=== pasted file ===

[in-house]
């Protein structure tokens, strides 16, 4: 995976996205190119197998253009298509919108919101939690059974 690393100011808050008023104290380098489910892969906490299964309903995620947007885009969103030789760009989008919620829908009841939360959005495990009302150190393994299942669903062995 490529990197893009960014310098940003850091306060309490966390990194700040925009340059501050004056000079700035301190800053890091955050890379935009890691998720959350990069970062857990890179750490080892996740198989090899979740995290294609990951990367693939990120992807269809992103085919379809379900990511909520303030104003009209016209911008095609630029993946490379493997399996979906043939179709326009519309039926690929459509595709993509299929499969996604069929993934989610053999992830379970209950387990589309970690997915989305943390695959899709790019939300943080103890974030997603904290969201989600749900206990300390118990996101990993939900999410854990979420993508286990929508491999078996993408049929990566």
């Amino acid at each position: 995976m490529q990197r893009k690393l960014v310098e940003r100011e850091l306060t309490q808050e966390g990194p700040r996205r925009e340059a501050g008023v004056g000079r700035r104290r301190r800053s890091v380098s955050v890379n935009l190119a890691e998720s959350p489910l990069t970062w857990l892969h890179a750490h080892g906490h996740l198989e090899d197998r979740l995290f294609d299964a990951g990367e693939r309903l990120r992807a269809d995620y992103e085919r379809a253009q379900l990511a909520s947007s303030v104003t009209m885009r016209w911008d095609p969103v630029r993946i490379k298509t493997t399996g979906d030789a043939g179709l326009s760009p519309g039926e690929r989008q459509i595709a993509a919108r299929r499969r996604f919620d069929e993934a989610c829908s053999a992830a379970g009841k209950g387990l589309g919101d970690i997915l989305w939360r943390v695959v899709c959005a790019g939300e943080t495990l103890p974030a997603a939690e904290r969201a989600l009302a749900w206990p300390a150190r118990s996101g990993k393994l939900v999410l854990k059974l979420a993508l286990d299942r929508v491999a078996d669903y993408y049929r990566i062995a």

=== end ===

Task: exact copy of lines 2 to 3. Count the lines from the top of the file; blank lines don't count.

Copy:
């Protein structure tokens, strides 16, 4: 995976996205190119197998253009298509919108919101939690059974 690393100011808050008023104290380098489910892969906490299964309903995620947007885009969103030789760009989008919620829908009841939360959005495990009302150190393994299942669903062995 490529990197893009960014310098940003850091306060309490966390990194700040925009340059501050004056000079700035301190800053890091955050890379935009890691998720959350990069970062857990890179750490080892996740198989090899979740995290294609990951990367693939990120992807269809992103085919379809379900990511909520303030104003009209016209911008095609630029993946490379493997399996979906043939179709326009519309039926690929459509595709993509299929499969996604069929993934989610053999992830379970209950387990589309970690997915989305943390695959899709790019939300943080103890974030997603904290969201989600749900206990300390118990996101990993939900999410854990979420993508286990929508491999078996993408049929990566």
């Amino acid at each position: 995976m490529q990197r893009k690393l960014v310098e940003r100011e850091l306060t309490q808050e966390g990194p700040r996205r925009e340059a501050g008023v004056g000079r700035r104290r301190r800053s890091v380098s955050v890379n935009l190119a890691e998720s959350p489910l990069t970062w857990l892969h890179a750490h080892g906490h996740l198989e090899d197998r979740l995290f294609d299964a990951g990367e693939r309903l990120r992807a269809d995620y992103e085919r379809a253009q379900l990511a909520s947007s303030v104003t009209m885009r016209w911008d095609p969103v630029r993946i490379k298509t493997t399996g979906d030789a043939g179709l326009s760009p519309g039926e690929r989008q459509i595709a993509a919108r299929r499969r996604f919620d069929e993934a989610c829908s053999a992830a379970g009841k209950g387990l589309g919101d970690i997915l989305w939360r943390v695959v899709c959005a790019g939300e943080t495990l103890p974030a997603a939690e904290r969201a989600l009302a749900w206990p300390a150190r118990s996101g990993k393994l939900v999410l854990k059974l979420a993508l286990d299942r929508v491999a078996d669903y993408y049929r990566i062995a």